The ASU game was highlighted by junior guard DiJonai Carrington’s buzzer-beating three from beyond the half-court line to end the third quarter. Moreover, the team made all 14 free throws. After those two wins, senior forward Alanna Smith was again Pac-12 Player of the Week.

Playing at home Jan. 18, the team had its way against Washington 91-54. This was the game where the Stanford Federal Credit Union handed out black plastic headbands with long red ribbons and red, flashing translucent tubes. They made an impressive sight when the lights were dimmed for the starters’ introduction.

After the WSU game, Tara and the team celebrate her 900th Stanford win. (John Lozano/Stanford Athletics)
Milestones for Tara, Alanna

Both Tara and Alanna recorded milestones when the team defeated Washington State at home Jan. 20.

For Tara, it was her 900th victory in her 33 years at Stanford and the 1,052nd in her 40 years of coaching.

Alanna scored a career-high 34 points and spearheaded Human Trafficking Awareness day along with announcer Betty Ann Hagenau, founder of the Bay Area Anti-Trafficking Coalition.

Lexie was Pac-12 Freshman of the Week after scoring a total of 18 points, nine rebounds, three assists and five steals in the two games.

Going to the mountains, Stanford knocked off Colorado 80-69 Jan. 25. Watching the game was Tara’s 91-year-old mother, Rita, who lives nearby and who celebrated both the win and Tara’s being named to the Bay Area Sports Hall of Fame.

Utah ended Stanford’s 11-game winning streak by defeating the visiting Cardinal 75-68 on Jan. 27.

Stanford suffered another loss, 81-80, at Cal Jan. 31. It was Maya’s first game back after missing eight.

Team gets revenge against Cal

After that tough loss, the team turned the tables by defeating its cross-bay rival 75-50 Feb. 2 at Maples.

The next visitor, Oregon State, fell 61-44 Feb. 8. Maya had a career-high 10 rebounds.

Then came that 88-48 home loss to Oregon Feb. 10, the worst loss in Tara’s 33 years on the farm and her 40 years of coaching.

Undaunted, the team went on the road to defeat UCLA 65-51 Feb. 15. This was the team’s 187th conference win since 2007-08, the most in the nation, and its 20th season win for the 17th straight year, reported Stanford Athletics.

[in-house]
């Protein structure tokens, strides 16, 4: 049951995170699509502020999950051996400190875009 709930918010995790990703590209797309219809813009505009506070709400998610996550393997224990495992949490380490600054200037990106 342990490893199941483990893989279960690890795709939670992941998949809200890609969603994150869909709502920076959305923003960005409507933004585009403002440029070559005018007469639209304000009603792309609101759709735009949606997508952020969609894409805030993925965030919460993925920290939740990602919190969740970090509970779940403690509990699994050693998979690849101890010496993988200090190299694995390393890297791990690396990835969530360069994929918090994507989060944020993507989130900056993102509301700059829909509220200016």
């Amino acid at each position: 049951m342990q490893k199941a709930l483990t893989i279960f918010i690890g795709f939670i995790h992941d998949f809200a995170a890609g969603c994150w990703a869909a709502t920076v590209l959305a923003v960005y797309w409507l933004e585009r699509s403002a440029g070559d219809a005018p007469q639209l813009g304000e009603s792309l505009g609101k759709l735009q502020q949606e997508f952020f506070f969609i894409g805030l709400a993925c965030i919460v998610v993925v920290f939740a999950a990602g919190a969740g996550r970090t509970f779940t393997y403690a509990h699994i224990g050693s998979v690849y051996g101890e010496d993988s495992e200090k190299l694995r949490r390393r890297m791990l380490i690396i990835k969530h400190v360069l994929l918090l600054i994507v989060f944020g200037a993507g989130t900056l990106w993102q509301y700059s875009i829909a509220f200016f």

The 21st win came at USC 69-67 Feb. 19. Alanna broke a fingertip in the first quarter but went on to post 23 points and 12 rebounds.

After that SoCal sweep, the team returned home to host Arizona and eked out a 56-54 win Feb. 22. The team got an extra boost from Stanford president Marc Tessier-Lavigne, who played saxophone with the band.

It's Senior Day for Alanna (11), Marta (gray shirt) and Shannon (not shown). (Cody Glenn/Icon Sports Wire)
Senior Day honors Alanna, Shannon, Marta

Before the 71-50 home win against Arizona State on Senior Day, Feb. 24, the U.S. national anthem was preceded by the Australian anthem to honor Alanna, the team’s first international player. Senior center Shannon Coffee signed the words to the U.S. anthem.

Afterward, Alanna, Shannon and guard Marta Sniezek were joined by their families to receive accolades from Tara, their teammates and fans.

Wrapping up the conference season, the team scored away wins March 1 over Washington State 67-42 and March 3 over Washington 72-53.

Part 2: The tournaments

April 21, 2019

Thanks for the memories; Part 1 of 3

Players on the bench rejoice during the memorable win over Baylor. (Photo by Don Feria/ISIPhotos.com)
Fans of women’s basketball are looking ahead while reflecting on the success of the 2018-19 season.

Here are some highlights:

The team notched a 31-5 record, won the Pac-12 tournament and advanced to the NCAA tournament’s Elite Eight.